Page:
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Georgia Workers' Compensation Benefits - What Employees Are Entitled To Benefits?

Mar 22, 2008
This article is made available for educational purposes only, to give you general information and a general understanding of the law, not to provide specific legal advice. This should not be used as a substitute for competent legal advice from a licensed professional attorney in your state.

What is Workers' Compensation?

In Georgia, Workers' Compensation operates as a "no fault" system for compensating injured workers for time missed from work and for costs of necessary medical treatment. The system presents trade-offs for Georgia workers. While it bars claims against an employer for personal injury, it also bars some of the defenses an employer could use against a workers' claim such as "assumption of the risk" or that the injury was caused by a fellow employee.

This system means you cannot sue your employer in State/Superior court for your injuries, like you would in other instances. Instead, an injured employee is compensated according to a schedule set out by the Georgia State Board of Workers' Compensation. Sadly, this means you will not be able to sue your employer for such things as pain and suffering from your injuries.

Exactly who is allowed to make a Georgia Workers' Comp claim?

The foundation of workers' compensation law is in defining who is an employer and an employee for workers' compensation purposes. Unfortunately, it is not always as simple as "I work for Company X, therefore Company X is my employer and I am his employee."

The basic rule as to whether an employee/employer relationship exists involves two seemingly simple criteria; 1) a person in the service of another, who is 2) under contract of hire.

There is no requirement that a work contract be written. Actual pay may not be necessary (ex. Volunteer firefighters or police, elected officials). Minors can still benefit from workers' compensation even if they are working in violation of child labor laws. Also, unlike many states, migrant workers and temporary employees are covered.

However, many types of employment or employers are not subject to workers' compensation. Types of employment not covered by Georgia Workers' Compensation include Domestic servants, Farm laborers, Railroad common carriers, Sports officials (umpire, judge, linesman, scorekeeper, timekeeper, etc.), Licensed real estate salespersons with independent contractor agreements, Partners in a business, and Independent Contractors.

Georgia Workers Compensation does NOT apply to employers that do not have at least three employees operating in the same business within Georgia. These minimum three employees must be "regularly in service" within the state. The term "regularly" does not mean constantly or continuously, only that there is a routine practice by the employer to utilize three or more employees, even if that many employees are working on the date of an accident. In most situations your boss will count towards the three employee requirement.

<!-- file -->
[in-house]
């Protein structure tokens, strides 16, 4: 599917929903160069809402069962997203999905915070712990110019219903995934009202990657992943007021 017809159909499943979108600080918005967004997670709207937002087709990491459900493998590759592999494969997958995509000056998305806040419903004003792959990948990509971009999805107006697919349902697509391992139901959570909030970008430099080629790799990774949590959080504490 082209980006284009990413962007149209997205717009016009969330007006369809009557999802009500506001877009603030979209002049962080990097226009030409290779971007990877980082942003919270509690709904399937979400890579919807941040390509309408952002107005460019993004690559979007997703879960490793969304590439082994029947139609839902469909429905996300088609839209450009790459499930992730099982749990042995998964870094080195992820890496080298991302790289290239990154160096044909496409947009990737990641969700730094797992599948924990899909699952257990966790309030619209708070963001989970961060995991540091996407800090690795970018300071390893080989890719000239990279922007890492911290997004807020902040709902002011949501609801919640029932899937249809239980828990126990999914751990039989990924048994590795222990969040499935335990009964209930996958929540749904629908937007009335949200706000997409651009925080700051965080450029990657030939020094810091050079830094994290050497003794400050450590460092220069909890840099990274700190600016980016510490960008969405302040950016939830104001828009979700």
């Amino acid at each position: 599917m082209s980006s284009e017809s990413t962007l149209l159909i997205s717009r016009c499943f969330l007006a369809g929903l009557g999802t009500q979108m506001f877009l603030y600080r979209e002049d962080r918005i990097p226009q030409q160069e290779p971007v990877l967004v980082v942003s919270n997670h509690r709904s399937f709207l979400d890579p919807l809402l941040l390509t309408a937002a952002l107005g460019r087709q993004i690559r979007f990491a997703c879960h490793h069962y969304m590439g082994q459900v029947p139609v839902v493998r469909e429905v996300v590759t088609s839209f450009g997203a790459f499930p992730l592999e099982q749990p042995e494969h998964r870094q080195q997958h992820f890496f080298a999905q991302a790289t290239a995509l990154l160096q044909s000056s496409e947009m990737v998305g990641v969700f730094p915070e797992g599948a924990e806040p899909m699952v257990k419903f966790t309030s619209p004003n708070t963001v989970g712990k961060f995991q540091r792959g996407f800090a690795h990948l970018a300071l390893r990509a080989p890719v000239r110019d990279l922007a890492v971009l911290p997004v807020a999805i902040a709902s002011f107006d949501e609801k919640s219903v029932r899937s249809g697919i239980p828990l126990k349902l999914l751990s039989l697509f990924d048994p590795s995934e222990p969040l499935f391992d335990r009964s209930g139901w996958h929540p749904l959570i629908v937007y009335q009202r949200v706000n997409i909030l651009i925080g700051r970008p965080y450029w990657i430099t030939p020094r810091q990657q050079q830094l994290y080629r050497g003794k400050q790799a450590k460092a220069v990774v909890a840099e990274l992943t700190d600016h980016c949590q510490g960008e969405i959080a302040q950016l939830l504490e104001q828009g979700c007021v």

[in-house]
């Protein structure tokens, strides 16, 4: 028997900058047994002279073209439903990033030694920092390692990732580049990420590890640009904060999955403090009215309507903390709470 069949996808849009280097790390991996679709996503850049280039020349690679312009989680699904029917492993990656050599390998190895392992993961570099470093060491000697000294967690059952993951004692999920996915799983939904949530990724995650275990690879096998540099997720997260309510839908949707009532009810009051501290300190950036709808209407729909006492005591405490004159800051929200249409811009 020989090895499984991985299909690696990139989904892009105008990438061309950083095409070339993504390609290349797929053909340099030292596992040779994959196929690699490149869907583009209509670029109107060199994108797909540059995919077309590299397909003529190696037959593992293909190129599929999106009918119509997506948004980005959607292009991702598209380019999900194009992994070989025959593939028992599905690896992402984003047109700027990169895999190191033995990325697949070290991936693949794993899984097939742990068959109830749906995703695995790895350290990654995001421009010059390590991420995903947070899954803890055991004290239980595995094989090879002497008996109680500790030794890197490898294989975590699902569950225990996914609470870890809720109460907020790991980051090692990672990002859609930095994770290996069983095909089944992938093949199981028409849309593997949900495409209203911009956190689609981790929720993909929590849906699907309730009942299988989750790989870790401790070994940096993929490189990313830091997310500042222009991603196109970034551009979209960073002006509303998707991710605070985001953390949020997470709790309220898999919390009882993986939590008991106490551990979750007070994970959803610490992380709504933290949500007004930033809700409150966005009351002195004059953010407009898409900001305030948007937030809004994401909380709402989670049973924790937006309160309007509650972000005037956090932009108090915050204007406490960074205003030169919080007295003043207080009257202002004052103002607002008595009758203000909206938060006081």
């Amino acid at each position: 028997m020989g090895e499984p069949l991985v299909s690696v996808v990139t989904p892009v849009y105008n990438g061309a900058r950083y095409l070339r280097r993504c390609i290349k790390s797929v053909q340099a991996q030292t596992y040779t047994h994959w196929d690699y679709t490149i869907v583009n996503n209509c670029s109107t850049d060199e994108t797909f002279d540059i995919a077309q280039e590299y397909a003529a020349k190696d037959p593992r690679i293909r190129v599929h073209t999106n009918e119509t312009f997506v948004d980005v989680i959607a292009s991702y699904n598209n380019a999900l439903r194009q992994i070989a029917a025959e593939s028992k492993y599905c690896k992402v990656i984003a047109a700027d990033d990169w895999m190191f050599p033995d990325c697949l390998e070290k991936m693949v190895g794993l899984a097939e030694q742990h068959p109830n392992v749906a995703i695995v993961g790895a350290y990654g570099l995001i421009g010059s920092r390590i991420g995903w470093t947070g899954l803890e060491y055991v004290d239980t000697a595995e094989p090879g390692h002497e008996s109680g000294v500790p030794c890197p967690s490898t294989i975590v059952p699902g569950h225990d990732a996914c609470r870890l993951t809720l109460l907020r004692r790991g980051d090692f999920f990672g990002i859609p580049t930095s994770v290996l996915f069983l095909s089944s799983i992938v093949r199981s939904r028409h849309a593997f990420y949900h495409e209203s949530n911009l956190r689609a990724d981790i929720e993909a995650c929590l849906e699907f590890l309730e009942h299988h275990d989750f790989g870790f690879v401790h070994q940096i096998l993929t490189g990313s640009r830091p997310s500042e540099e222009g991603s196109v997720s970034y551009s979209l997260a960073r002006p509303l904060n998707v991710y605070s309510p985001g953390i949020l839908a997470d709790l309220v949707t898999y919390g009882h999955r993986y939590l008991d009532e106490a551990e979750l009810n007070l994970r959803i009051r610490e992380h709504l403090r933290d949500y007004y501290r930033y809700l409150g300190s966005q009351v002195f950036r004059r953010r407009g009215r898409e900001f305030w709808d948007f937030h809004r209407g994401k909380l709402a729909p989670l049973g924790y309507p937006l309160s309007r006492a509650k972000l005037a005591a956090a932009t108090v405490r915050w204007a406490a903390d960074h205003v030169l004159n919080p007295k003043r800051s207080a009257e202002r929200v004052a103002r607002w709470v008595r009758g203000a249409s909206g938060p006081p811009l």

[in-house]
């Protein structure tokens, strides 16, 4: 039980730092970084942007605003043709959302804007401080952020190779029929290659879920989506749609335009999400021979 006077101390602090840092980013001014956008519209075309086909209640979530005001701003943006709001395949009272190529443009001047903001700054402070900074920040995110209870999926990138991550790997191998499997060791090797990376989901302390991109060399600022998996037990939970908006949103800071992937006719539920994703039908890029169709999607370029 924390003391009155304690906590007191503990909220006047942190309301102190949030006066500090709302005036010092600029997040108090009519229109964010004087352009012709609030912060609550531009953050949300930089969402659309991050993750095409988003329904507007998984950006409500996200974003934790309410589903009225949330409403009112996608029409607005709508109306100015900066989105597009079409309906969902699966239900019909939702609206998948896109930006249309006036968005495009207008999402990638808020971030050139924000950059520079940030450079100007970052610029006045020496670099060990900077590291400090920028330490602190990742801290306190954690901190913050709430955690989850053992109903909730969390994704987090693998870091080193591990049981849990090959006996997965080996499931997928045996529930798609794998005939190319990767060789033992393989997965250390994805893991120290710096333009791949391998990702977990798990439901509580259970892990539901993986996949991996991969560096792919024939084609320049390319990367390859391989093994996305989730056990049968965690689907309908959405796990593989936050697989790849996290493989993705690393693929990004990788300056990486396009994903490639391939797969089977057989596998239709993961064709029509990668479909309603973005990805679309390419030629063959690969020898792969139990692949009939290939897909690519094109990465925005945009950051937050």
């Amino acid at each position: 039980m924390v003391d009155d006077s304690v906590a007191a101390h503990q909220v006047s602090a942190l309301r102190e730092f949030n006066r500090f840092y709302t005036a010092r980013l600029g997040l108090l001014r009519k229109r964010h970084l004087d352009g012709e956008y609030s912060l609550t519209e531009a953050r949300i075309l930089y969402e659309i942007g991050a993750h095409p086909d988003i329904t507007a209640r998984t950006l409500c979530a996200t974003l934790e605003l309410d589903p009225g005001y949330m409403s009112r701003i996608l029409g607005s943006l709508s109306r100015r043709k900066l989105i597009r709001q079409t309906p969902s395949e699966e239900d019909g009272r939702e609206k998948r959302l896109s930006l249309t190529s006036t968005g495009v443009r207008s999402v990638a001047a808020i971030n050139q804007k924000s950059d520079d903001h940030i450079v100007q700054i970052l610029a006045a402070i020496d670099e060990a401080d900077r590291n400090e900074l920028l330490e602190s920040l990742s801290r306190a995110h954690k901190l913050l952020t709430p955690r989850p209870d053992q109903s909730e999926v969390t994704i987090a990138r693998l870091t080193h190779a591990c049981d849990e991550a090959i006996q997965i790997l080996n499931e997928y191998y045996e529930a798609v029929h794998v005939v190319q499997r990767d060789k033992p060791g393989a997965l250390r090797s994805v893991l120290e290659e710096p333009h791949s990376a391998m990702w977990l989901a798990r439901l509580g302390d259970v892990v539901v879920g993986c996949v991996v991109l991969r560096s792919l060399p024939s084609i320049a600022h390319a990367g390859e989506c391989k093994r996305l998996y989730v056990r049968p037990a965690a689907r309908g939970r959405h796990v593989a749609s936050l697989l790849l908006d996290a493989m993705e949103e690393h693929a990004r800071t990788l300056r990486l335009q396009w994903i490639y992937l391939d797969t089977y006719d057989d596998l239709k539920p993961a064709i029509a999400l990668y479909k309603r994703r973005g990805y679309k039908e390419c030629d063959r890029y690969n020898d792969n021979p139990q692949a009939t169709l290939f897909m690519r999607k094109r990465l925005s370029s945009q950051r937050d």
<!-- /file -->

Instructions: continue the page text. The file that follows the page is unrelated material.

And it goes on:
Independent Contractors

Employers often do everything they can to classify their employees as independent contractors to protect themselves from having to pay workers' compensation to their injured employees. There may be a debate as to whether you are in fact an independent contractor, but if you one, you are not entitled to workers' compensation. While it can be complicated determining whether you are an employee or an independent contractor, below are some of the factors to look at in determining your status:

CONTRACT - Existence of an independent contractor agreement signed by the worker

PAY - An hourly or salaried worker is likely an employee. When a worker is paid on a per-job basis he may be viewed as an independent contractor.

TAXES - If an employer withholds taxes, the worker is more likely an employee. However, just because your wages are reported on 1099 tax form instead of a W-2, your employer has not automatically made you an independent contractor.

TYPE OF WORK - If the workers' job is part of the regular business of the employer, rather than some additional service to the business, it would favor the employer/employee relationship.

JOB "TOOLS" - Who supplies the tools, supplies, or materials of the job? If the worker supplies all their own tools and materials it likely indicates an independent contractor relationship.

HOURS - If the employer controls a workers' hours, it likely indicates an employment relationship.

OVERALL CONTROL - If the employer controls how a worker does their job, as opposed to simply requiring certain results, the worker is likely an employee. These "how" factors focus on the hours, manner, methods, and means of performing the work.
About the Author
Aaron Walter is an attorney in Marietta, Georgia. He specializes in Georgia Workers Compensation Law and cases involving injured Iraq contractors under the Defense Base Act. He is also an author of The Defense Base Act Blog. View his firm's website at http://www.chestnutlegal.com.
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